As The Independent reported, Christian Merle, 18, said, "This didn't have to happen. It is sheer incompetence. What did [the government] do during those nearly two weeks between [the bulk carrier MV] Wakashio running aground and the oil spill? Nothing! Nothing!"

"This rally is an occasion to send a message to tell [Prime Minister] Pravind Jugnauth he has messed up," marcher Jocelyne Leung, 35, told AFP.

"This is the first time that a citizens' demonstration has gathered such a big crowd," said Ajay Gunness who holds the number two post in the opposition party, as the AFP reported.

The demonstration was not just confined to Port Louis. Demonstrators who have a connection to Mauritius turned out in solidarity in cities around the work including in Canada, New Zealand, Australia, Switzerland, France, Luxembourg, Germany and the UK, as Forbes reported.

Hans Balgobin, 31, demonstrated in front of the High Commission of Mauritius in London. "Mauritian society is unique," he said, as The Independent reported. We all mix together and we live in mutual dignity. I was present today to show my support from abroad."

People Have the Power - VOTE 2020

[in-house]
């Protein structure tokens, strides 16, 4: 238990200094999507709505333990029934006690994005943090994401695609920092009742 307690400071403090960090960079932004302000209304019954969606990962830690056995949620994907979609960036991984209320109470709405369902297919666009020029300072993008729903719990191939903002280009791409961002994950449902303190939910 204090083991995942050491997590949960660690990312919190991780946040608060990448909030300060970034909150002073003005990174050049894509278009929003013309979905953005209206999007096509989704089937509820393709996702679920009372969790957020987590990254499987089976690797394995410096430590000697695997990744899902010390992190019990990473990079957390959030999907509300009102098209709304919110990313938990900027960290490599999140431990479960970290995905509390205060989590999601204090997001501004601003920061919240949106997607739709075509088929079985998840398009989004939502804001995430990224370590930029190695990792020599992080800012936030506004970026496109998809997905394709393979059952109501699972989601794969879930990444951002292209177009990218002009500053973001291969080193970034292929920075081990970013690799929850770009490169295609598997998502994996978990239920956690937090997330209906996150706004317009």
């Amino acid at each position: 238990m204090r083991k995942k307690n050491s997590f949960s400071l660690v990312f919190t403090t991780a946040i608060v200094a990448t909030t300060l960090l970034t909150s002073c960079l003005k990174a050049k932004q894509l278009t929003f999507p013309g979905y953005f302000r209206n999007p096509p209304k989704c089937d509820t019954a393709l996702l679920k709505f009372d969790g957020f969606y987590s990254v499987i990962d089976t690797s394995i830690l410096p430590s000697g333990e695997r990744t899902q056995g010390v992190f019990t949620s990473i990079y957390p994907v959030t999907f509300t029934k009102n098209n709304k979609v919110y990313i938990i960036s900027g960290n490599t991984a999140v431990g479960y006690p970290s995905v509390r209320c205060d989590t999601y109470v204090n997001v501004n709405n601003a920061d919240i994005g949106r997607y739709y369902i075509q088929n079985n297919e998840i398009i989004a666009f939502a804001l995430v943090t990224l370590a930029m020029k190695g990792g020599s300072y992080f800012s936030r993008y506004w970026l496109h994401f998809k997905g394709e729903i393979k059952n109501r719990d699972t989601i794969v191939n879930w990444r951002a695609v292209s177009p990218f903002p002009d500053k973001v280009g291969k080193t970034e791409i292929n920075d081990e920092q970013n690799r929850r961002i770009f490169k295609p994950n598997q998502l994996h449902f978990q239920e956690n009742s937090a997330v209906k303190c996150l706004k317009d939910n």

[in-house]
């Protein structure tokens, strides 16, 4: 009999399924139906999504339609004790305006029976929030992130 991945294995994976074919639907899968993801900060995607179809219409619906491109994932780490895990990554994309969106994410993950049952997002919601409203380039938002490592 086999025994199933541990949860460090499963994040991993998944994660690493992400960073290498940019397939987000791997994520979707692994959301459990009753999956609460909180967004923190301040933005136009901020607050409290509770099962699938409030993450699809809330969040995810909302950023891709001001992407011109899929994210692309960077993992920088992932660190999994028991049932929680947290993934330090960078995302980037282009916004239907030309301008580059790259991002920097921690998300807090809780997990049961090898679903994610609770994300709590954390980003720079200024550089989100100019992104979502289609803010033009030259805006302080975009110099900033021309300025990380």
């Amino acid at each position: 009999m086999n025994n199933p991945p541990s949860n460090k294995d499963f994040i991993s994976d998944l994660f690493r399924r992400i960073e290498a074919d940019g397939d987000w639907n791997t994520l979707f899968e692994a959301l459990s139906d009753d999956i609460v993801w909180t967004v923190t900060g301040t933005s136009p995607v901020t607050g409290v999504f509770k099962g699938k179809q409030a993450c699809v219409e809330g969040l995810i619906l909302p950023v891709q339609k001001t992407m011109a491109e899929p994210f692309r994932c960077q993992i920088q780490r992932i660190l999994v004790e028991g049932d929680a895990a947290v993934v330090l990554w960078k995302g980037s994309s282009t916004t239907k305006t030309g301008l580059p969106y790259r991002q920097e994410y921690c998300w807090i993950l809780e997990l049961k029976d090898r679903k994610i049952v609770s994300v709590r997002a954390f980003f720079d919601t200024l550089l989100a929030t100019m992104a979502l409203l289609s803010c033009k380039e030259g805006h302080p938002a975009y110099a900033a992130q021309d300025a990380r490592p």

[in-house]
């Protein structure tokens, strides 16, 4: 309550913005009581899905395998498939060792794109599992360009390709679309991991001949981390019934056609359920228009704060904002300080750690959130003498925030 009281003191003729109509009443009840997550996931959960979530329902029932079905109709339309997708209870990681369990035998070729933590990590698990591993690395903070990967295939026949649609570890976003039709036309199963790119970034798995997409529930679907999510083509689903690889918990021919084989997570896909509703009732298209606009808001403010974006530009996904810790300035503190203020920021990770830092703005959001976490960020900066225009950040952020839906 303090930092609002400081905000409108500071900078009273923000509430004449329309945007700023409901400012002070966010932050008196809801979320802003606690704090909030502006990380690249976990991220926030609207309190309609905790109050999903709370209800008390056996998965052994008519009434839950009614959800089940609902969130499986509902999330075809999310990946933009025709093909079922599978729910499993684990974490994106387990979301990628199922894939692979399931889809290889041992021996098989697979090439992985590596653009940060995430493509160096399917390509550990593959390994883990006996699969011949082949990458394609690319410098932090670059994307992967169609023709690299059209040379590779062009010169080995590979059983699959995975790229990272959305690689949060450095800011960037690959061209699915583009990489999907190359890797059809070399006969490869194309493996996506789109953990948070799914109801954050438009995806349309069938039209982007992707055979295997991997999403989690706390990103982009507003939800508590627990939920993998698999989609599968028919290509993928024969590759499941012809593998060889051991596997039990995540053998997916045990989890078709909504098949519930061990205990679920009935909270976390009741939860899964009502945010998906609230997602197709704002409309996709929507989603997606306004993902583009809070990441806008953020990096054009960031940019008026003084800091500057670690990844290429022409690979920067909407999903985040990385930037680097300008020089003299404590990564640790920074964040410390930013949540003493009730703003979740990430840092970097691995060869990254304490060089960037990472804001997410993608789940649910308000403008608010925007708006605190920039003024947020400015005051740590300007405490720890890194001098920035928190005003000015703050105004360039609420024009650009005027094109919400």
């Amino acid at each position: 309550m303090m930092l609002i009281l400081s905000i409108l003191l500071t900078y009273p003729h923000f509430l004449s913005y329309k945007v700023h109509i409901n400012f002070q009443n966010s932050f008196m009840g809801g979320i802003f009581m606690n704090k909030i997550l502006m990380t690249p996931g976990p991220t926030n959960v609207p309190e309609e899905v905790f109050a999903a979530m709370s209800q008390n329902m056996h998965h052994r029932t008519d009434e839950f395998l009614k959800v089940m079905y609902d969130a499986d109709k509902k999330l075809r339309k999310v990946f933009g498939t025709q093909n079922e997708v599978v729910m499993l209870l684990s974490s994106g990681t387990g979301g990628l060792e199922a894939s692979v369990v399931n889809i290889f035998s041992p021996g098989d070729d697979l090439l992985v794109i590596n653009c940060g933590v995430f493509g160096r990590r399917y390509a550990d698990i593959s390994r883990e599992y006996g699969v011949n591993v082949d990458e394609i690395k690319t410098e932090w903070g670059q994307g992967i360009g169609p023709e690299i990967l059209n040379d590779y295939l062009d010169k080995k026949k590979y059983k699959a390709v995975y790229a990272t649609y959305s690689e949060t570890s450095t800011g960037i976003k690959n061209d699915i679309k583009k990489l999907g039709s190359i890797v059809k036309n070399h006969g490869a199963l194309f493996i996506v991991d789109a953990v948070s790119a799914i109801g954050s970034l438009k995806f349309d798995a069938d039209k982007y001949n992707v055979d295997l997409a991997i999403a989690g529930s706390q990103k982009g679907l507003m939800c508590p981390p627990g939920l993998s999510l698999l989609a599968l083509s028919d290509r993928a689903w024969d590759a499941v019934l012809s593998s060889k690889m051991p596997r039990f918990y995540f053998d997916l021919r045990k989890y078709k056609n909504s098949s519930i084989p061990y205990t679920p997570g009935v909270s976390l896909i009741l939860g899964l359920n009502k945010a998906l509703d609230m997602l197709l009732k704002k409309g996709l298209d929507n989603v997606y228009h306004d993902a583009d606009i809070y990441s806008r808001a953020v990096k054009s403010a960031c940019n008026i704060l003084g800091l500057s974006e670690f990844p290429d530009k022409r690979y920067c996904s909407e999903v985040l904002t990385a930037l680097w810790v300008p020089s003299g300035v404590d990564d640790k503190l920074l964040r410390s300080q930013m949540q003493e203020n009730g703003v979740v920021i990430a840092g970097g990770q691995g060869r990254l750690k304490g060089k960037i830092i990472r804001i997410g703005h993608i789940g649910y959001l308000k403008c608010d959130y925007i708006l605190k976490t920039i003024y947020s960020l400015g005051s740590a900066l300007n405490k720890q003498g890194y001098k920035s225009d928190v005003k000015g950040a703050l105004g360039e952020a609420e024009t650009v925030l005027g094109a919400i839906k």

Climate-action nonprofit Pathway to Paris first launched in 2014 with an "intimate evening" of music and conversation after the People's Climate March in New York City.

Read More Show Less

EcoWatch Daily Newsletter

Heo Suwat Waterfall in Khao Yai National Park in Thailand. sarote pruksachat / Moment / Getty Images

A national park in Thailand has come up with an innovative way to make sure guests clean up their own trash: mail it back to them.

Read More Show Less

Trending

The 2020 presidential election poses a critical test of climate conservatives' willingness to put their environmental concerns before party politics. filo / Getty Images

By Ilana Cohen

Four years ago, Jacob Abel cast his first presidential vote for Donald Trump. As a young conservative from Concord, North Carolina, the choice felt natural.

But this November, he plans to cast a "protest vote" for a write-in candidate or abstain from casting a ballot for president. A determining factor in his 180-degree turn? Climate change.

Read More Show Less
Headquarters of the World Health Organization in Geneva amid the COVID-19 outbreak on Aug. 17, 2020. FABRICE COFFRINI / AFP via Getty Images

The World Health Organization (WHO) announced Monday that 64 high-income nations have joined an effort to distribute a COVID-19 vaccine fairly, prioritizing the most vulnerable citizens, as Science reported. The program is called the COVID-19 Vaccines Global Access Facility, or Covax, and it is a joint effort led by the WHO, the Coalition for Epidemic Preparedness Innovations (CEPI) and Gavi, the Vaccine Alliance.

Read More Show Less
Exterior of Cold Tube demonstration pavilion. Lea Ruefenacht

By Gloria Oladipo

In the face of dangerous heat waves this summer, Americans have taken shelter in air conditioned cooling centers. Normally, that would be a wise choice, but during a pandemic, indoor shelters present new risks. The same air conditioning systems that keep us cool recirculate air around us, potentially spreading the coronavirus.

Read More Show Less

Support Ecowatch